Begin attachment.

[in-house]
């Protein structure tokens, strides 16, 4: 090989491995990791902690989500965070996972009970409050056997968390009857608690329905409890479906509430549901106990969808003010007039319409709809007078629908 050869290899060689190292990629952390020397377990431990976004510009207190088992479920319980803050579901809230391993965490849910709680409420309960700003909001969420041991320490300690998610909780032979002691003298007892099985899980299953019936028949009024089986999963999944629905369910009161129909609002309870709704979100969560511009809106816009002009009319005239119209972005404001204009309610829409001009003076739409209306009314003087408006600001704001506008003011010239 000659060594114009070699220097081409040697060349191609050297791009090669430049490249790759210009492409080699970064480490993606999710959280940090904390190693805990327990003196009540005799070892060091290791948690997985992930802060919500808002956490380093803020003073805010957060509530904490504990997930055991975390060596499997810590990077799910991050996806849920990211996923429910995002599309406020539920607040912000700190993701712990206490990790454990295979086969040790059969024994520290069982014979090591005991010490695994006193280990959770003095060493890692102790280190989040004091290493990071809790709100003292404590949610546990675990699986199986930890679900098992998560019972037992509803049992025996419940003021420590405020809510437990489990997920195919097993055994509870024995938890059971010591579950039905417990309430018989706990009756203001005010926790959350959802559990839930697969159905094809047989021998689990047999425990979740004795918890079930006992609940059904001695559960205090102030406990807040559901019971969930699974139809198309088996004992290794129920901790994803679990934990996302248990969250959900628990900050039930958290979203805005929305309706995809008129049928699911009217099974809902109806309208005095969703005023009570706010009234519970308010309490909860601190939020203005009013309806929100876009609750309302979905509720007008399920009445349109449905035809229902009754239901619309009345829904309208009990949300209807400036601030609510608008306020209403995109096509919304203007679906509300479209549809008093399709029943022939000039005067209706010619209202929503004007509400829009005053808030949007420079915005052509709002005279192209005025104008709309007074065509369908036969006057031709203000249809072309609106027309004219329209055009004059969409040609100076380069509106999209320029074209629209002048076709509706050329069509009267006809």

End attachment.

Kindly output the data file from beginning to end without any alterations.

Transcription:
[in-house]
């Protein structure tokens, strides 16, 4: 090989491995990791902690989500965070996972009970409050056997968390009857608690329905409890479906509430549901106990969808003010007039319409709809007078629908 050869290899060689190292990629952390020397377990431990976004510009207190088992479920319980803050579901809230391993965490849910709680409420309960700003909001969420041991320490300690998610909780032979002691003298007892099985899980299953019936028949009024089986999963999944629905369910009161129909609002309870709704979100969560511009809106816009002009009319005239119209972005404001204009309610829409001009003076739409209306009314003087408006600001704001506008003011010239 000659060594114009070699220097081409040697060349191609050297791009090669430049490249790759210009492409080699970064480490993606999710959280940090904390190693805990327990003196009540005799070892060091290791948690997985992930802060919500808002956490380093803020003073805010957060509530904490504990997930055991975390060596499997810590990077799910991050996806849920990211996923429910995002599309406020539920607040912000700190993701712990206490990790454990295979086969040790059969024994520290069982014979090591005991010490695994006193280990959770003095060493890692102790280190989040004091290493990071809790709100003292404590949610546990675990699986199986930890679900098992998560019972037992509803049992025996419940003021420590405020809510437990489990997920195919097993055994509870024995938890059971010591579950039905417990309430018989706990009756203001005010926790959350959802559990839930697969159905094809047989021998689990047999425990979740004795918890079930006992609940059904001695559960205090102030406990807040559901019971969930699974139809198309088996004992290794129920901790994803679990934990996302248990969250959900628990900050039930958290979203805005929305309706995809008129049928699911009217099974809902109806309208005095969703005023009570706010009234519970308010309490909860601190939020203005009013309806929100876009609750309302979905509720007008399920009445349109449905035809229902009754239901619309009345829904309208009990949300209807400036601030609510608008306020209403995109096509919304203007679906509300479209549809008093399709029943022939000039005067209706010619209202929503004007509400829009005053808030949007420079915005052509709002005279192209005025104008709309007074065509369908036969006057031709203000249809072309609106027309004219329209055009004059969409040609100076380069509106999209320029074209629209002048076709509706050329069509009267006809």